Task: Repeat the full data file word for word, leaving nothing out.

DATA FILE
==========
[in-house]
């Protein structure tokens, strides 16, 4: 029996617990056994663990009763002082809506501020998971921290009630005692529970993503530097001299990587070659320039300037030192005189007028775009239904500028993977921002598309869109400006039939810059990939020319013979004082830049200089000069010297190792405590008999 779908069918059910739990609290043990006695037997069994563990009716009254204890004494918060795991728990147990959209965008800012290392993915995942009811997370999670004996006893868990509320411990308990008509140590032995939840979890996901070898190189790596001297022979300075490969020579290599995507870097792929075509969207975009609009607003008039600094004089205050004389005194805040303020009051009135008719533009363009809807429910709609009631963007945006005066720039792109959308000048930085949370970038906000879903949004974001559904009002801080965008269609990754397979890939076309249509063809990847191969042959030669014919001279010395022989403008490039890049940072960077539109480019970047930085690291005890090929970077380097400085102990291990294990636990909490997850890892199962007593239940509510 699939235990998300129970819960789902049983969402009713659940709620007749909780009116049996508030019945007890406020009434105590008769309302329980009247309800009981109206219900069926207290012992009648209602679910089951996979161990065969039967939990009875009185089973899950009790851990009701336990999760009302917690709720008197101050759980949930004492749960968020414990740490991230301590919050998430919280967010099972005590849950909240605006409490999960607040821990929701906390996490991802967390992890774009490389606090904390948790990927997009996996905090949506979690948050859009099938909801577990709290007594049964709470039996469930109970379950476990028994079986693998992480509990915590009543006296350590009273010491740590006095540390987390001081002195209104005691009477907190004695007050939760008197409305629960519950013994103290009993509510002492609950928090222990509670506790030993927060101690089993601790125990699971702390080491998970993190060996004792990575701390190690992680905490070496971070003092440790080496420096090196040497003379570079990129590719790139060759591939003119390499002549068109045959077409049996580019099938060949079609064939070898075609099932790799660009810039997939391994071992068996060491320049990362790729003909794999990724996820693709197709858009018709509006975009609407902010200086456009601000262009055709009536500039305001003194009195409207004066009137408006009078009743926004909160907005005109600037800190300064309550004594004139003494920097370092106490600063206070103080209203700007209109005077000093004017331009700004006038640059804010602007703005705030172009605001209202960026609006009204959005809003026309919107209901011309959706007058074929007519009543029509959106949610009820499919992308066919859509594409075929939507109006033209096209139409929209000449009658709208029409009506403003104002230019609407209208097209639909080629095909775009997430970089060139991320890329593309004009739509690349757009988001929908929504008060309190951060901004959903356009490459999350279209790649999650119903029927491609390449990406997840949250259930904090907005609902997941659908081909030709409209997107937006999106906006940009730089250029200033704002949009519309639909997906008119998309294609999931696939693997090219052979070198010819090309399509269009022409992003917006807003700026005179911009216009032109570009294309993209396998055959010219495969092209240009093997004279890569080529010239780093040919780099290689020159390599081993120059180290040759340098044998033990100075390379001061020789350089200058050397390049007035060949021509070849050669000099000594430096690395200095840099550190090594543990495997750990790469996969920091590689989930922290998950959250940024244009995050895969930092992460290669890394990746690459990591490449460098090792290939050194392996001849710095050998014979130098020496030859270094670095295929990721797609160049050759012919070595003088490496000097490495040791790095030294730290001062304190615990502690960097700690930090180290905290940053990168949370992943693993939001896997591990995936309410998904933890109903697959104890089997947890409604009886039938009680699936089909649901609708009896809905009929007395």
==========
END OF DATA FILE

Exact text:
[in-house]
């Protein structure tokens, strides 16, 4: 029996617990056994663990009763002082809506501020998971921290009630005692529970993503530097001299990587070659320039300037030192005189007028775009239904500028993977921002598309869109400006039939810059990939020319013979004082830049200089000069010297190792405590008999 779908069918059910739990609290043990006695037997069994563990009716009254204890004494918060795991728990147990959209965008800012290392993915995942009811997370999670004996006893868990509320411990308990008509140590032995939840979890996901070898190189790596001297022979300075490969020579290599995507870097792929075509969207975009609009607003008039600094004089205050004389005194805040303020009051009135008719533009363009809807429910709609009631963007945006005066720039792109959308000048930085949370970038906000879903949004974001559904009002801080965008269609990754397979890939076309249509063809990847191969042959030669014919001279010395022989403008490039890049940072960077539109480019970047930085690291005890090929970077380097400085102990291990294990636990909490997850890892199962007593239940509510 699939235990998300129970819960789902049983969402009713659940709620007749909780009116049996508030019945007890406020009434105590008769309302329980009247309800009981109206219900069926207290012992009648209602679910089951996979161990065969039967939990009875009185089973899950009790851990009701336990999760009302917690709720008197101050759980949930004492749960968020414990740490991230301590919050998430919280967010099972005590849950909240605006409490999960607040821990929701906390996490991802967390992890774009490389606090904390948790990927997009996996905090949506979690948050859009099938909801577990709290007594049964709470039996469930109970379950476990028994079986693998992480509990915590009543006296350590009273010491740590006095540390987390001081002195209104005691009477907190004695007050939760008197409305629960519950013994103290009993509510002492609950928090222990509670506790030993927060101690089993601790125990699971702390080491998970993190060996004792990575701390190690992680905490070496971070003092440790080496420096090196040497003379570079990129590719790139060759591939003119390499002549068109045959077409049996580019099938060949079609064939070898075609099932790799660009810039997939391994071992068996060491320049990362790729003909794999990724996820693709197709858009018709509006975009609407902010200086456009601000262009055709009536500039305001003194009195409207004066009137408006009078009743926004909160907005005109600037800190300064309550004594004139003494920097370092106490600063206070103080209203700007209109005077000093004017331009700004006038640059804010602007703005705030172009605001209202960026609006009204959005809003026309919107209901011309959706007058074929007519009543029509959106949610009820499919992308066919859509594409075929939507109006033209096209139409929209000449009658709208029409009506403003104002230019609407209208097209639909080629095909775009997430970089060139991320890329593309004009739509690349757009988001929908929504008060309190951060901004959903356009490459999350279209790649999650119903029927491609390449990406997840949250259930904090907005609902997941659908081909030709409209997107937006999106906006940009730089250029200033704002949009519309639909997906008119998309294609999931696939693997090219052979070198010819090309399509269009022409992003917006807003700026005179911009216009032109570009294309993209396998055959010219495969092209240009093997004279890569080529010239780093040919780099290689020159390599081993120059180290040759340098044998033990100075390379001061020789350089200058050397390049007035060949021509070849050669000099000594430096690395200095840099550190090594543990495997750990790469996969920091590689989930922290998950959250940024244009995050895969930092992460290669890394990746690459990591490449460098090792290939050194392996001849710095050998014979130098020496030859270094670095295929990721797609160049050759012919070595003088490496000097490495040791790095030294730290001062304190615990502690960097700690930090180290905290940053990168949370992943693993939001896997591990995936309410998904933890109903697959104890089997947890409604009886039938009680699936089909649901609708009896809905009929007395």